|Figure 5: Placement of Evarrest hemostatic patch to cover the tunical defect in conjunction with penile prosthesis placement.|
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Perito and Wilson have described another approach, known as the “scratch” technique, as an adjunct maneuver to manual modeling. After creating an artificial erection to identify the plaque location, an infrapubic incision is made and the corpora cavernosa are dilated. Through the corporotomies, the plaque is reportedly disrupted in multiple planes first by spreading transversely across the plaque location with a nasal speculum and subsequently by internally “scratching” the plaque with a hook-bladed scalpel or Metzenbaum scissors. A recent study of 145 patients who underwent the scratch technique, modeling, and IPP placement followed by vacuum device therapy reported an average 55° improvement at nearly 1 year after surgery, without any severe complications. Despite these promising early results, further research including comparative studies and external validation is necessary.
Penile length restoration
Penile length loss is a common concern for patients with PD, and further, perceived length deterioration after surgical intervention can be devastating. It is important to discuss this with patients during preoperative counseling, as at least 30%–40% of patients who undergo IPP placement for ED and/or PD report significant shortening and dissatisfaction with length., Safe, reliable, and reproducible techniques for penile length improvement remain the Holy Grail for penile prosthetic surgeons. Various strategies can be used to preoperatively address penile shortening with PD. For instance, when used as monotherapy, PTT has been shown to increase stretched penile length (SPL) by a mean of 0.4–1.5 cm. Moreover, Rybak and colleagues showed that PTT also significantly improves SPL when used as part of a postoperative rehabilitation program after tunica plication (+0.8 cm improvement for mean) and partial excision and grafting (+1.5 cm improvement for mean). Vacuum therapy is another option that may improve penile length by up to 2 cm when used before penile prosthesis placement in the setting of corporal fibrosis.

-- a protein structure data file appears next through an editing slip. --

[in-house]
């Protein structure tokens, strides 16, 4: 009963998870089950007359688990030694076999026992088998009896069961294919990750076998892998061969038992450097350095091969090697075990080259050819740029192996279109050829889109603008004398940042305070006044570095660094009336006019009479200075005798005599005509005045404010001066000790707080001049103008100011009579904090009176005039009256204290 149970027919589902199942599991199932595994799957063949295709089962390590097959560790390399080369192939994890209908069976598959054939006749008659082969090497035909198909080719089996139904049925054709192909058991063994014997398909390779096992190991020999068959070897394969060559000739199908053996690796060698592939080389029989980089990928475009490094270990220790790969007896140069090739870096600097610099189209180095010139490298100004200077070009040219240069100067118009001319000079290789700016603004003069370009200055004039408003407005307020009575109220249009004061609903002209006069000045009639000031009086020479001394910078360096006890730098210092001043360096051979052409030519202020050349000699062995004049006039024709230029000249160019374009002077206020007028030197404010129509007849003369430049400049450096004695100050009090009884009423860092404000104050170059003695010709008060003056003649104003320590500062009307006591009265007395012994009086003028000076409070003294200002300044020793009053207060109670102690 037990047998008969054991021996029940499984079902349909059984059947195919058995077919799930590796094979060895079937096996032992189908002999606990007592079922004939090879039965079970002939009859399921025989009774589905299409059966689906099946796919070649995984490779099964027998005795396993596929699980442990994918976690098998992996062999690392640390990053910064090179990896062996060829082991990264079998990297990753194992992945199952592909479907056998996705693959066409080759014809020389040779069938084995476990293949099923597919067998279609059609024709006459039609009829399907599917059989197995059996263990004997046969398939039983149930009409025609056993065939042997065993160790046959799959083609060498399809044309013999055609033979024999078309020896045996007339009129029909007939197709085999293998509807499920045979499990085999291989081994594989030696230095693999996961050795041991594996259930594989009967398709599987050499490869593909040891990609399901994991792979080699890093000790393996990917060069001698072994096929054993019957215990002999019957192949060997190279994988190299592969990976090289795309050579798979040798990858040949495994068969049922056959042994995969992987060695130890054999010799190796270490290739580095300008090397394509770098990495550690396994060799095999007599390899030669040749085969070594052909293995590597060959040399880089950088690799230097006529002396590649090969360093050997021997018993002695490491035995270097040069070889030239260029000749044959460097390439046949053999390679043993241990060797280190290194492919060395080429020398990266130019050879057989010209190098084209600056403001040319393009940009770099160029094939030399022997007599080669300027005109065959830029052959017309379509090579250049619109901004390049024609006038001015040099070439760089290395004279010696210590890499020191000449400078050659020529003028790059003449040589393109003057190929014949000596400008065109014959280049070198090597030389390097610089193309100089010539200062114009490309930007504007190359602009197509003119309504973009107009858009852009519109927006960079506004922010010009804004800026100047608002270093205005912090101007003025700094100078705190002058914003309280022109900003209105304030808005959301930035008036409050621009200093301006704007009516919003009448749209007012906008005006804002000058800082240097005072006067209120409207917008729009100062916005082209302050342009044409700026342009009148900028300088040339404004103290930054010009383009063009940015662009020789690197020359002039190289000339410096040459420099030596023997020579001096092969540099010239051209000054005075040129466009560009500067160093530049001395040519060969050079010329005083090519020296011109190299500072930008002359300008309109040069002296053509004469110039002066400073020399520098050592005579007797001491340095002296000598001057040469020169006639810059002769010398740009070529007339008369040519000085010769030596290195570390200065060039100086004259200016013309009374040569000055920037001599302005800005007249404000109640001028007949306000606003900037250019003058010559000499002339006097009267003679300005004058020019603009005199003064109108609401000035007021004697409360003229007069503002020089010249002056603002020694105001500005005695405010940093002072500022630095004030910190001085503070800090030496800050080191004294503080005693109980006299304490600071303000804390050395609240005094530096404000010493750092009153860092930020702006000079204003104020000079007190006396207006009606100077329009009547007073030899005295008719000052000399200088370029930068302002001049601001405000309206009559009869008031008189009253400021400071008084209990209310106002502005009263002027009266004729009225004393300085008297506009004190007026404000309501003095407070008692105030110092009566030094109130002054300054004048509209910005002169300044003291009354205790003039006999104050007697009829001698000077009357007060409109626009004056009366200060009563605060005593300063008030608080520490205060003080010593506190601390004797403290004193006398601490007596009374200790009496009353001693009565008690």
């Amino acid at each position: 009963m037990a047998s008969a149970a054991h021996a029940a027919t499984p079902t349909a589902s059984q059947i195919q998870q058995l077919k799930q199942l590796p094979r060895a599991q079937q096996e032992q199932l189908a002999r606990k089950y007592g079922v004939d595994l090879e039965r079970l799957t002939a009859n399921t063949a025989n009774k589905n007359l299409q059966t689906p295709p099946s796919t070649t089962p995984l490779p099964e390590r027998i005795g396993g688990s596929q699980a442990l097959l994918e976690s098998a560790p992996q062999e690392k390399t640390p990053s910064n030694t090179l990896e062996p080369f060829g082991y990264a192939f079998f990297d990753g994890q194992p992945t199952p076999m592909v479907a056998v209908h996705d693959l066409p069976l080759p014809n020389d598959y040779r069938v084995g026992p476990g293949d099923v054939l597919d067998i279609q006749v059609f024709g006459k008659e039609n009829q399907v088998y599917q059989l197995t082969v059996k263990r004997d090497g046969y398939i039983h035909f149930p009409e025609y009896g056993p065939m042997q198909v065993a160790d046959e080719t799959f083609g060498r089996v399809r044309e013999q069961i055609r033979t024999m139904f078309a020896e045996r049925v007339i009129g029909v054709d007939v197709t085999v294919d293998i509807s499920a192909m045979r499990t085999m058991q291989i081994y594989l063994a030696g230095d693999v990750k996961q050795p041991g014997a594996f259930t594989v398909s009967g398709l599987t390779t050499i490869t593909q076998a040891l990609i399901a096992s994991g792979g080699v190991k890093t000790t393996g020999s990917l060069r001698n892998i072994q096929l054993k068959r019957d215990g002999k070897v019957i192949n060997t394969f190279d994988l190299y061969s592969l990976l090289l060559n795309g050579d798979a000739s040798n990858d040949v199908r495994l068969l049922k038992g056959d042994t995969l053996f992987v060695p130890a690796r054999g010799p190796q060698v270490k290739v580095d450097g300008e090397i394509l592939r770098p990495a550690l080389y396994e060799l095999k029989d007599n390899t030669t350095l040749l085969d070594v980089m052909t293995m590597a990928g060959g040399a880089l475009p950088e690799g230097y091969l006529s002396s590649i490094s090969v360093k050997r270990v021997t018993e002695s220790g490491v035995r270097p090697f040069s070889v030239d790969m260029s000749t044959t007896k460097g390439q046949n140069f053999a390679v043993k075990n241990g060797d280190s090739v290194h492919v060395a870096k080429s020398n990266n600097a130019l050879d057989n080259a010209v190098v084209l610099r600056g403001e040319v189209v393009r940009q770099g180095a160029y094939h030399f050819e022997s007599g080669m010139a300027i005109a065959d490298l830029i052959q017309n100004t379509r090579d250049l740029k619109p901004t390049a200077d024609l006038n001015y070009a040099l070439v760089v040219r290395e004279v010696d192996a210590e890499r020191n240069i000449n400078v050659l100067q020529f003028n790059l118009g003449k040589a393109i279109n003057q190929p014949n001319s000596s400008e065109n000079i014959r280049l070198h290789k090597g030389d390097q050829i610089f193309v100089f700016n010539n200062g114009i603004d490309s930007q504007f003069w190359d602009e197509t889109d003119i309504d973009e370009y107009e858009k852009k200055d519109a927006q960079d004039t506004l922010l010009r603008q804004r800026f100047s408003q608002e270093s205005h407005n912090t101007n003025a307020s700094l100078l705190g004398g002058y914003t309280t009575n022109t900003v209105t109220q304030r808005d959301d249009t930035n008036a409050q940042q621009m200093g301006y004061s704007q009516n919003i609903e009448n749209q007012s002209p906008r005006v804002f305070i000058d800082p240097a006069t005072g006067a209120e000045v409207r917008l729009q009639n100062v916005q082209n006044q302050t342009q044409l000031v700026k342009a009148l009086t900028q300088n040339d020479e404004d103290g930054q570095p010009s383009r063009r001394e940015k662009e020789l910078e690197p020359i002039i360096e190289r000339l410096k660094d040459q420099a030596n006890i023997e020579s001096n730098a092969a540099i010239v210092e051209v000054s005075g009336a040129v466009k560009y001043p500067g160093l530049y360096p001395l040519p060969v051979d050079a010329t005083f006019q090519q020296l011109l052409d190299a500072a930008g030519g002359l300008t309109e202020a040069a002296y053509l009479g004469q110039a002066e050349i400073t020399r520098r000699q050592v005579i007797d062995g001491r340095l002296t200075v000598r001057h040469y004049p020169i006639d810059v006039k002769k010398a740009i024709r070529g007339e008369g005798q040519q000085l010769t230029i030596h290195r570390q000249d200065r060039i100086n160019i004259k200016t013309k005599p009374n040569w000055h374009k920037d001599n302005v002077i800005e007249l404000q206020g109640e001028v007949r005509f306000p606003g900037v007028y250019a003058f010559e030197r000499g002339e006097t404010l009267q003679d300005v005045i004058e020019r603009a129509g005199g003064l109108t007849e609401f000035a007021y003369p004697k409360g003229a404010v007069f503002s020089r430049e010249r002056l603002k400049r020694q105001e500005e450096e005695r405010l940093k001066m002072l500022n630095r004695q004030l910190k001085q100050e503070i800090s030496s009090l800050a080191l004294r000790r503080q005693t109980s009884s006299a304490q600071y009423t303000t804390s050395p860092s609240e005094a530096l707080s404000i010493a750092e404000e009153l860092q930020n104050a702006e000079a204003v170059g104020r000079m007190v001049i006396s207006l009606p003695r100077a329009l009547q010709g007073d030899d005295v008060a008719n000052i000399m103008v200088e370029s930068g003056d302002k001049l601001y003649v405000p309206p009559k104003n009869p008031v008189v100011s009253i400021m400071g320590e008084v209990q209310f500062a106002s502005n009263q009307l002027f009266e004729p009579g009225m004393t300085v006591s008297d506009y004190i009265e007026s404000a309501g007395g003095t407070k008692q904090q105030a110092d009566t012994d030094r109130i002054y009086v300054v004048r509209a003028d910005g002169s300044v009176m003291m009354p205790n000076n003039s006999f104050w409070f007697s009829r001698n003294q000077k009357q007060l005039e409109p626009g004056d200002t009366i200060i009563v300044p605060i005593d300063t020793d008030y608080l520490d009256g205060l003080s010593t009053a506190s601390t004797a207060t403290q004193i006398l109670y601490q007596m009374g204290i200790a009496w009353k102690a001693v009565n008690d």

Several intraoperative options for length optimization at the time of penile prosthesis placement have been described. Unfortunately, using a length-expanding inflatable (LGX IPP; Boston Scientific) penile prosthesis does not appear to result in postoperative length gain. Shaeer and colleagues recently described a dorsal phalloplasty technique whereby a nonabsorbable suture is used to “pin” the dermis under the infrapubic skin to the pubic symphysis. This may improve perceived penile length for the patient, but the true anatomic length is unchanged. Aggressive corporal dilation and measurement of the corpora cavernosa with the penis on full stretch will allow for appropriate cylinder sizing, and subsequent variations of postoperative device cycling protocols have been used to promote stretching of the tissues, but the results are variable., Ultimately, it should be emphasized that length gain with these approaches is limited by the intrinsic lack of penile elasticity seen in many patients with ED and in particular those with concurrent PD where the tunical scarring results in a lack of tissue pliability. To address this, multiple penile length restoration procedures have been developed. The majority of these techniques involve various tunical incision patterns that allow for greater tunical stretching with the penile prosthesis cylinders in place. Regardless of the technique performed, the intrinsic elasticity of the neurovascular bundle and/or urethra is the limiting factor with length maximization.